I applaud any effort to create those opportunities for people, especially those who were expecting to do an internship this summer. But I think agencies have to be really honest with themselves in terms of the experience, because it’s so hard to do that translation. It’s not an easy thing. Think about internship experiences in-person; they’re variable as well. An agency might really want to bring on an intern or feel like they need an intern, but they don’t have the capacity to really provide an experience that will be beneficial to the intern as well.

There’s a lot of aspects of an internship—whether it’s onboarding, training or giving opportunities to actually connect with people at the company—that go beyond just the tasks that you’re giving the intern. We see that in-person, so the idea of translating the internship online and still being able to provide all of that is a pretty big undertaking.

Do you worry that DE&I efforts will be hampered by the current layoffs, furloughs and hiring freezes at agencies? Is that something you’ve heard or seen?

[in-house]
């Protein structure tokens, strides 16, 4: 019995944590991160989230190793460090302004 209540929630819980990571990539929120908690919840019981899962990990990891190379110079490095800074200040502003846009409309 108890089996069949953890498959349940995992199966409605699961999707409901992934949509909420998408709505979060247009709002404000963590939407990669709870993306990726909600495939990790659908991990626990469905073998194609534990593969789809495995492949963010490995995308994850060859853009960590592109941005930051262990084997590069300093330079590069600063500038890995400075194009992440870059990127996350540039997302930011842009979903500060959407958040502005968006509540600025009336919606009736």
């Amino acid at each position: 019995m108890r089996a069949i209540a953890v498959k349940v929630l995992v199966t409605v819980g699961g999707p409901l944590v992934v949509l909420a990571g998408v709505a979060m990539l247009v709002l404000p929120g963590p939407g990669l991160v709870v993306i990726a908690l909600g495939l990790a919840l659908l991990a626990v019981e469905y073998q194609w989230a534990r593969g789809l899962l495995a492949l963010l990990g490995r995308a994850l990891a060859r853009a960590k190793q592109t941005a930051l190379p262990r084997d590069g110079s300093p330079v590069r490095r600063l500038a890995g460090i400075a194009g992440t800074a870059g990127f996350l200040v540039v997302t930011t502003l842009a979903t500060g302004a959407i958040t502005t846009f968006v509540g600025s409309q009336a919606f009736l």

The feeling that “my opportunities have been taken away from me” is pretty universal on the student end. From the industry side, I have heard that—the fear of attention or resources being taken away from DE&I efforts. It sucks, but when the business is at stake and the industry isn’t humming along like we hope it would, some of the first things to get cut are, unfortunately, some of these DE&I efforts. I know there are people on the ground working really hard to make sure that doesn’t happen.

On the flip side, I see [positive] signs when we look at different organizations. Because they’ve had to virtualize everything, they’ve made it open to everyone. For example, the AEF made its internship program—all the content and the webinars that are usually just for summer interns—open to everyone. Same thing with Creative Circus: Their Friday Forum is now open to all students. The 3% Movement made its Academy free and open. You’re seeing some of the walls and barriers to entry come down. If all talent can access it, that’s a great step in the right direction.